Eduardo Crespi, director and founder of Columbia’s Centro Latino, kicked off William Woods University’s series of One Read events Tuesday with a discussion of issues facing Hispanics in mid-Missouri.
Speaking to an audience of 75 students, faculty and community members, Crespi explained that Centro Latino provides health, education and cultural resources to the growing Hispanic population in central Missouri. His speech was sponsored by WWU’s social work program.
William Woods University faculty and staff have planned a number of other activities during September in conjunction with the Daniel Boone Regional Library’s One Read program. This year’s book, chosen by a public vote, is T.C. Boyle’s, “The Tortilla Curtain.” All events at WWU are free and open to the public.
One Read, now in its fifth year, is a community-wide reading program that encourages adults of all ages to read one book and participate in thought-provoking discussion and activities.
“The Tortilla Curtain” is a look at illegal immigration from both sides of the issue through use of two families, immigrants and wealthy Americans. The focus of the novel shifts from one family to another as the chapters change, and the differences that divide the two families are brought into clear focus.
Boyle wrote the book while his home state of California was entangled in debate about immigration. With immigration becoming more of a concern nationally, his novel has seen a new surge in popularity in recent years. Boyle said the book makes people aware of the struggles of immigrants, but can also be effective as entertainment.
Following is a list of additional activities planned at William Woods University:
Brazilian Music and Literature
Thursday, Sept. 21 – 5:30 p.m., William Woods University Library Auditorium
Dr. Jack Draper, assistant professor of Portuguese at the University of Missouri, will present part of a paper he did on the Renovation and Conservation of Brazilian Music and Literature. Sponsored by the Office of Multicultural Affairs.
“Facing Deportation” – Marie Gonzalez Tells Her Story
Thursday, Sept. 21 – 7 p.m., William Woods University Library Auditorium
Marie Gonzalez is a Westminster College student who waged a highly publicized campaign to fight her deportation to Costa Rica. Now she has received another extension of her stay in the United States and can remain in the country for one more year under the decision reached by U.S. Immigration and Customs Enforcement. What is it like to live “one year at a time,” separated from your family, but in a country you love and consider your own. Cynthia Kramer, director of WWU’s legal studies program, will lead the discussion.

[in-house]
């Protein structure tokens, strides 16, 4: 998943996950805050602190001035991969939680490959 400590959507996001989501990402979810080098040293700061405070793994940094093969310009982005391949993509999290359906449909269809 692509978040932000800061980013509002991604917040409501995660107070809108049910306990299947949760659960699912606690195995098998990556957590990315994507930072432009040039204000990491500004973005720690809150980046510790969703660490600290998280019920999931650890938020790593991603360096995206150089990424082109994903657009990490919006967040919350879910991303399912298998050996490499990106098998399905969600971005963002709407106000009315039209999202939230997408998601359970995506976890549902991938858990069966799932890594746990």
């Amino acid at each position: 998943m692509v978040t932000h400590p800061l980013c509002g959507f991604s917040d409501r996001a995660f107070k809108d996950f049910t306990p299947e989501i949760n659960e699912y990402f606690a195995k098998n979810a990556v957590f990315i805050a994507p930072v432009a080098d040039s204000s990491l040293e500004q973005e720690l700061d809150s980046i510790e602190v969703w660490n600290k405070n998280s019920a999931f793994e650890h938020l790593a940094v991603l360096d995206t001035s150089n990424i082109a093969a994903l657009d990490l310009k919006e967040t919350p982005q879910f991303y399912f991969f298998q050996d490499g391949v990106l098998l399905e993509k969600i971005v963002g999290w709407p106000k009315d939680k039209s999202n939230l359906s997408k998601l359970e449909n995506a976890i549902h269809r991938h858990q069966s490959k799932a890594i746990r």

Learn the Merengue and the Salsa
Friday, Sept. 22 – 5:30 p.m. and 7 p.m., William Woods University Aldridge Lounge
Tom Cwynar, an instructor with the Capital Ritz Dance Studio in Jefferson City, will teach two Latin dances, the Merengue and the Salsa. Each dance will be given for one hour, with a 30-minute break in between. Sponsored by the Office of Multicultural Affairs.
Jack Nicholson in “The Border” – Movie and Discussion
Tuesday, Sept. 26 – 7 p.m., William Woods University Library Auditorium
Discussion and showing of “The Border,” starring Jack Nicholson as a United States border patrol agent who is forced to deal firsthand with the ethical ambiguities surrounding illegal immigration. The film dramatizes the complex issue of illegal immigration from various perspectives, and is often praised for its realism. Dr. Greg Smith, assistant professor of English and a specialist in American literature and film studies, will lead the discussion.
Artistic Interpretations of “The Tortilla Curtain”
Opening reception Thursday, Sept. 28 – 4-6 p.m., Corridor Gallery, Gladys Woods Kemper Center for the Arts, William Woods University
Terry Martin, WWU professor of art, charged his basic design class with relating the book’s content to an exercise in art elements and design principles of collage. Come see the fascinating results. In addition to opening night, the art center is open 9 a.m. to 4 p.m. Monday through Friday and 1 p.m. to 4 p.m. Saturday and Sunday.
Programs offered by William Woods University are subject to change, and additional programs may be added. Please check the WWU website (www.williamwoods.edu) for the latest information.
CUTLINE: Eduardo Crespi, director and founder of Columbia’s Centro Latino, shows off the “Tortilla Curtain” he created to explain the problems facing Hispanics in mid-Missouri. His speech at William Woods University was one in a series of events in conjunction with this year’s One Read program.